16. The 'Afro-' prefix doesn't refer to the hairstyle, rather the name of the hairstyle refers to the meaning of the prefix: of or related to Africa. In the same way English uses terms such as 'Sino-' or 'Austro-' are used to refer to that of Chinese or Austrian origin respectively e.g. Sino-British relations or Austro-Hungarian Empire.

    Although I did go a scary many teenage years thinking that 'Afro-American' referred to Americans with Afros... *shakes head*
     
  17. Thanks Simon Gould. I get particularly annoyed when I am picked up for using the term "Afro-Caribbean" as the word "Afro" means "pertaining to Africa", not a hairstyle. On the subject of "kissing teeth", it should never be tolerated. Simple. I have asked Black colleagues at school both on teaching and support staff what they think of it and their response is always clear. It is rude, disrespectful and they would not tolerate it if their own children did it. My partner's family are from Grenada and she told me in no uncertain terms that her parents would never have tolerated it and she would be in serious trouble if she did it. If a pupils "kisses their teeth" at a teacher, the pupil knows what they are doing - they are trying to disrespect the teacher. It should be dealt with in the same way as the school deals with disrespectful behaviour, language, gestures, etc.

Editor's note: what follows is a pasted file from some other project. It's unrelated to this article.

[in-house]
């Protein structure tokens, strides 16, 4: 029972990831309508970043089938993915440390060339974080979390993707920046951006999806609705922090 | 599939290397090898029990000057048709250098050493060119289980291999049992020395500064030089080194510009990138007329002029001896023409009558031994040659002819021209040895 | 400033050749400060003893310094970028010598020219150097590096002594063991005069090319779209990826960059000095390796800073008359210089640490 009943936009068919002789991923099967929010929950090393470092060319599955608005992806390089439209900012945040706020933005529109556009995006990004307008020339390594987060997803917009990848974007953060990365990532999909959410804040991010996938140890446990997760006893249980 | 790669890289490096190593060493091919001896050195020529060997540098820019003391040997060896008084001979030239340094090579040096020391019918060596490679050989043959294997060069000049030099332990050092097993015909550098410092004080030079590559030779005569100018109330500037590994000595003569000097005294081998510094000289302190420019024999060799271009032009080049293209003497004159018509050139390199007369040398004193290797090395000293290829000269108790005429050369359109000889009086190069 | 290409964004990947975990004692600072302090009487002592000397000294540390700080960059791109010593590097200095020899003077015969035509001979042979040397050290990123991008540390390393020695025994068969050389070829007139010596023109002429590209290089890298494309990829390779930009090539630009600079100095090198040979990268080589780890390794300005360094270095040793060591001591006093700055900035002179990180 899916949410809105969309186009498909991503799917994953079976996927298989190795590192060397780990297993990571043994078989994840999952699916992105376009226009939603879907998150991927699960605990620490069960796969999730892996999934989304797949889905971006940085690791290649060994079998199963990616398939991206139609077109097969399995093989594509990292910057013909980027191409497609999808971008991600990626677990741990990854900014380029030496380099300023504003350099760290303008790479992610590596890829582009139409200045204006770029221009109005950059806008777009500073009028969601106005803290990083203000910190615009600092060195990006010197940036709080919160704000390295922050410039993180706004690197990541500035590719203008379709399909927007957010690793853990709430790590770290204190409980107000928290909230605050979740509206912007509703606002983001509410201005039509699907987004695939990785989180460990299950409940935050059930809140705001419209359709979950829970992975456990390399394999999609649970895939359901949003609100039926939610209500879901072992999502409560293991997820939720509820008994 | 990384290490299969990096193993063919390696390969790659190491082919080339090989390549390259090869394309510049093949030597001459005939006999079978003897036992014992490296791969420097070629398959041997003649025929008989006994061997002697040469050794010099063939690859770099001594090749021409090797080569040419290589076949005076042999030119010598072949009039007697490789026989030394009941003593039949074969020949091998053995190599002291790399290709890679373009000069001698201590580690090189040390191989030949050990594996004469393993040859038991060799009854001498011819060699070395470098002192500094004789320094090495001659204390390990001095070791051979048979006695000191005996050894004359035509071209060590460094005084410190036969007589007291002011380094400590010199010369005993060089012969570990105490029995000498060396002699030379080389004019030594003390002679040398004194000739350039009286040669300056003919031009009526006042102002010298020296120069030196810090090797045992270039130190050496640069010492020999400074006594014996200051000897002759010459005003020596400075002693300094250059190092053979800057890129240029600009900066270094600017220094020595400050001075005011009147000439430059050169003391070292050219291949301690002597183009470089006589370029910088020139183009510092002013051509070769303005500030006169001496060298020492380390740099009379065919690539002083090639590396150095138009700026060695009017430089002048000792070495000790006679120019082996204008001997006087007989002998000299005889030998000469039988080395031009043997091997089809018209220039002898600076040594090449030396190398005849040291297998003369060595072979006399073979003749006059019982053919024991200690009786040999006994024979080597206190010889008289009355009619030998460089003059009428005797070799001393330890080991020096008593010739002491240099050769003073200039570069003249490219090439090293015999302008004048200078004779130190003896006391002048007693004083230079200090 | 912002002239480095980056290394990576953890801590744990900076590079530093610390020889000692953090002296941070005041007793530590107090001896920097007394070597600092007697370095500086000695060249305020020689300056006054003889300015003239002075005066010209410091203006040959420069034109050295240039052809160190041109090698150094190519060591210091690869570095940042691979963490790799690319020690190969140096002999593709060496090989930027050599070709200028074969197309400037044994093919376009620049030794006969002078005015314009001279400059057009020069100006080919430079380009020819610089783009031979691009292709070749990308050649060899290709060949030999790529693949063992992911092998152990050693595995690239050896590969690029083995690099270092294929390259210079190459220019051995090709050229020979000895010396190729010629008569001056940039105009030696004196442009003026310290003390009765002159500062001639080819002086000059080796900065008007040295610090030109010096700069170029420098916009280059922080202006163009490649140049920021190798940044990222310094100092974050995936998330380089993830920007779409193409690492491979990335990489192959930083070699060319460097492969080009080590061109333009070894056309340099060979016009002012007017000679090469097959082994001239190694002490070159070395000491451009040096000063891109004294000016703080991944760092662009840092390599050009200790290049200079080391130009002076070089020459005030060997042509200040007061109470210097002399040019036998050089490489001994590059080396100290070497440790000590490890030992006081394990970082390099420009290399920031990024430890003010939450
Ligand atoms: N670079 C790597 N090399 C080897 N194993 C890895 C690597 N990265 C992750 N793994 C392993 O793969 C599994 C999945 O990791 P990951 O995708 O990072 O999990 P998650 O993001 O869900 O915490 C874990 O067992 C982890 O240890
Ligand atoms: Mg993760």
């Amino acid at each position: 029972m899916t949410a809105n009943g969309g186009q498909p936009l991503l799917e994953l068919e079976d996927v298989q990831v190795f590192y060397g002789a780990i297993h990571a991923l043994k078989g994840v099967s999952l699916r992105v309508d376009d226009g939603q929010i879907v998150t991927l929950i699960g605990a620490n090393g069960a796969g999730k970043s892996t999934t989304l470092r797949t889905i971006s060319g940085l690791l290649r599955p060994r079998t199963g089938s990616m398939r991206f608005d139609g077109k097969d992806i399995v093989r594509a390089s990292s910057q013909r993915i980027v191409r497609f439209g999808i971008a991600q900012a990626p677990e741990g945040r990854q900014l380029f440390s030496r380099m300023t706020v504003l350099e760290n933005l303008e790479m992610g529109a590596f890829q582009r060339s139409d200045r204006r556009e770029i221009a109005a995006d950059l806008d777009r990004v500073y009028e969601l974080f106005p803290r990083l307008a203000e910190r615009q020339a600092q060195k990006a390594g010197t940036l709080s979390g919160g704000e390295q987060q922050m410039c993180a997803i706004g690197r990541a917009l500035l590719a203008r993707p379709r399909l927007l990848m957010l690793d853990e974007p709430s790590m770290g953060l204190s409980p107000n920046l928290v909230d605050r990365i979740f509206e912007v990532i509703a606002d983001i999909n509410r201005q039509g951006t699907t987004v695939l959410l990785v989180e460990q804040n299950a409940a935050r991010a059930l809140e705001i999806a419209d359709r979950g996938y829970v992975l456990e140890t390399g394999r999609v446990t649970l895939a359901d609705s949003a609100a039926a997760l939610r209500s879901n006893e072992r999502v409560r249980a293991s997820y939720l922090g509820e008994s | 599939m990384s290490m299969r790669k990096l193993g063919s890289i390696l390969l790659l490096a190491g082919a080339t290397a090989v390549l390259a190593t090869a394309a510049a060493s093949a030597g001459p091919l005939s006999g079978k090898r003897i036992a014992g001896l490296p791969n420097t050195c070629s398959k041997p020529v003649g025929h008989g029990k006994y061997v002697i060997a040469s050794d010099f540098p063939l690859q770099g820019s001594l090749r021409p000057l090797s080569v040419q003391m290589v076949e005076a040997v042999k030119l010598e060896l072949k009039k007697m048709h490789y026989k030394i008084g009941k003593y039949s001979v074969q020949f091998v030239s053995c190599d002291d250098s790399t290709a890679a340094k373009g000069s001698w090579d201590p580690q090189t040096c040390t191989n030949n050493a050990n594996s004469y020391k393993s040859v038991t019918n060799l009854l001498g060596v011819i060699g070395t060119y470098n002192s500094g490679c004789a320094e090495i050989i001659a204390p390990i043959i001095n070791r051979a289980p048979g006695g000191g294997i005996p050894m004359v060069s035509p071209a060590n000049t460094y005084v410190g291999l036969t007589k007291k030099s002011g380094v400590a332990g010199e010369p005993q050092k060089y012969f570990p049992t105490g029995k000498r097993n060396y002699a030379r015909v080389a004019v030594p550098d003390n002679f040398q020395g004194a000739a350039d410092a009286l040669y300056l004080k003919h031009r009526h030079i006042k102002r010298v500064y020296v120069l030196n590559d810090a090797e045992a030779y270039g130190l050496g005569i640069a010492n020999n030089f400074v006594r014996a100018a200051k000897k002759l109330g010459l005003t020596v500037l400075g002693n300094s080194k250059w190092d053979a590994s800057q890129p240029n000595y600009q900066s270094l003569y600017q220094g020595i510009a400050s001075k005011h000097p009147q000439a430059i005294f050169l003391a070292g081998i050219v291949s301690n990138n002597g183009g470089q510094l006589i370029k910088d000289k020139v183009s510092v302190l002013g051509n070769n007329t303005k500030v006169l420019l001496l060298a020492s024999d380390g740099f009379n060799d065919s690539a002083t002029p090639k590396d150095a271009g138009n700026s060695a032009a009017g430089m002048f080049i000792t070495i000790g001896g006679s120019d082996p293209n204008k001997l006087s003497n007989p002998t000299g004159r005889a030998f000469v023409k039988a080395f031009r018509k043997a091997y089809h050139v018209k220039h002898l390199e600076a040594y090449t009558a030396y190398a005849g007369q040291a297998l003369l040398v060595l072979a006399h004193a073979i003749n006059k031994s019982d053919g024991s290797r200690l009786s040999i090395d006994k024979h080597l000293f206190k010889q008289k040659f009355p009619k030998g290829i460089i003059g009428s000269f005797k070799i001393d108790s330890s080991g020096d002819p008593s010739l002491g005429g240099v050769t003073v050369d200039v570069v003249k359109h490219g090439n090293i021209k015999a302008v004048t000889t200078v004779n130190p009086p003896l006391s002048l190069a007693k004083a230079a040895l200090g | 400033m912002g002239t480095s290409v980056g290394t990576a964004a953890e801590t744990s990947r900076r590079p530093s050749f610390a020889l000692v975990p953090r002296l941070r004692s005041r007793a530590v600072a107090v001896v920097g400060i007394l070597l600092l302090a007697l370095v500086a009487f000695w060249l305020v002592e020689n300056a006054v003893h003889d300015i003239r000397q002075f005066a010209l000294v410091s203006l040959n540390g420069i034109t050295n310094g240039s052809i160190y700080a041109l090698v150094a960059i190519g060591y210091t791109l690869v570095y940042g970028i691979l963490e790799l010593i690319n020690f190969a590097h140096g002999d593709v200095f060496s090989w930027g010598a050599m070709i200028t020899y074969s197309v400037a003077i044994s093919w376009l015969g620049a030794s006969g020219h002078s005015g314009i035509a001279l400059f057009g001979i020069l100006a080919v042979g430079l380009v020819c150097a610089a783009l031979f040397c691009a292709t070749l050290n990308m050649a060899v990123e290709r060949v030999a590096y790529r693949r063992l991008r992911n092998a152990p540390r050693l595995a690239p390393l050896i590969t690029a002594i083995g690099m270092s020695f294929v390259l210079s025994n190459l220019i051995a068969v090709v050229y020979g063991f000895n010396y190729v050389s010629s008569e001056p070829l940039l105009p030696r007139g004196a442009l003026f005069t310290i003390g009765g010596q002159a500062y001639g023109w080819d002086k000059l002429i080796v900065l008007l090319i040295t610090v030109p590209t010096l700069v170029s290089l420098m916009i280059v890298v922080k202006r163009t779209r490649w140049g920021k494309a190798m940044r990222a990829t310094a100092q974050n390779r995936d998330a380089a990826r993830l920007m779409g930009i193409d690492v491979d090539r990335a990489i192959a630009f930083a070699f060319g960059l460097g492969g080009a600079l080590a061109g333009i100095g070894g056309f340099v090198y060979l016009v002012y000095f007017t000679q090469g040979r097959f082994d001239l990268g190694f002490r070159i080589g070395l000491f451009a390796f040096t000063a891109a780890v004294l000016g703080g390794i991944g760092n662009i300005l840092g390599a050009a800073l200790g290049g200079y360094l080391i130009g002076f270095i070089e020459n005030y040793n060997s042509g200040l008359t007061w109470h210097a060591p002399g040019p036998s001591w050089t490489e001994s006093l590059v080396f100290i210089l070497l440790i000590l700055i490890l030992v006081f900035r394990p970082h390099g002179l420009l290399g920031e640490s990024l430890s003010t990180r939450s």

18. I completely agree with the above posts stating the level of disrespect that kissing carries. I often reply "don't kiss'em, brush 'em instead", which turns the situation on its head and embarrasses the culprit. This is then followed up with a quiet word in the ear.
     
  19. parkert

    parkert New commenter

    and it's "whoever", not "whomever" (which nobody really uses nowadays) as this would be the object form.
     
  20. 'Kissing teeth' is a form of disrespect. It is almost always a secondary behaviour - a response to the young person being challenged about an earlier (undesirable) behaviour. The young person is seeking to reflect his/her frustration at being challenged back on you (and by the sound of it succeeding!) Earn your respect by focusing and following through on the primary behaviour and try to ignore the sound of toys leaving the pram...